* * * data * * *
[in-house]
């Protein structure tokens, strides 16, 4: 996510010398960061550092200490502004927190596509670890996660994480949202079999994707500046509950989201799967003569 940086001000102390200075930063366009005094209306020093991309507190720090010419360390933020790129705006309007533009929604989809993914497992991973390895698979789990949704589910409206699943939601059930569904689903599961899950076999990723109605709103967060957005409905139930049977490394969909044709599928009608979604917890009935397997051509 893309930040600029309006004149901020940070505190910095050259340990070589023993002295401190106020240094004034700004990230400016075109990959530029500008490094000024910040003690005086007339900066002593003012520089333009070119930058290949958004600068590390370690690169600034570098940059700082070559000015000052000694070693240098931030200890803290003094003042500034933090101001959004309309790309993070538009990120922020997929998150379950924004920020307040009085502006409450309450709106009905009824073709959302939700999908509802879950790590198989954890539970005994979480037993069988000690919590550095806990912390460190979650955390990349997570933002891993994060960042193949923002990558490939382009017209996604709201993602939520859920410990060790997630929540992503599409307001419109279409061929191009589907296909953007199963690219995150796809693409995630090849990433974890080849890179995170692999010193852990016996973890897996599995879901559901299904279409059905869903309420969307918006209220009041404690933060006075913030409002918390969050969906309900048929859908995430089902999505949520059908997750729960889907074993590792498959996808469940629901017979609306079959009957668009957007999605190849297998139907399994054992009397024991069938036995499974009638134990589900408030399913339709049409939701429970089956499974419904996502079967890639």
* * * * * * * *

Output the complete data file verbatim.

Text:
[in-house]
């Protein structure tokens, strides 16, 4: 996510010398960061550092200490502004927190596509670890996660994480949202079999994707500046509950989201799967003569 940086001000102390200075930063366009005094209306020093991309507190720090010419360390933020790129705006309007533009929604989809993914497992991973390895698979789990949704589910409206699943939601059930569904689903599961899950076999990723109605709103967060957005409905139930049977490394969909044709599928009608979604917890009935397997051509 893309930040600029309006004149901020940070505190910095050259340990070589023993002295401190106020240094004034700004990230400016075109990959530029500008490094000024910040003690005086007339900066002593003012520089333009070119930058290949958004600068590390370690690169600034570098940059700082070559000015000052000694070693240098931030200890803290003094003042500034933090101001959004309309790309993070538009990120922020997929998150379950924004920020307040009085502006409450309450709106009905009824073709959302939700999908509802879950790590198989954890539970005994979480037993069988000690919590550095806990912390460190979650955390990349997570933002891993994060960042193949923002990558490939382009017209996604709201993602939520859920410990060790997630929540992503599409307001419109279409061929191009589907296909953007199963690219995150796809693409995630090849990433974890080849890179995170692999010193852990016996973890897996599995879901559901299904279409059905869903309420969307918006209220009041404690933060006075913030409002918390969050969906309900048929859908995430089902999505949520059908997750729960889907074993590792498959996808469940629901017979609306079959009957668009957007999605190849297998139907399994054992009397024991069938036995499974009638134990589900408030399913339709049409939701429970089956499974419904996502079967890639």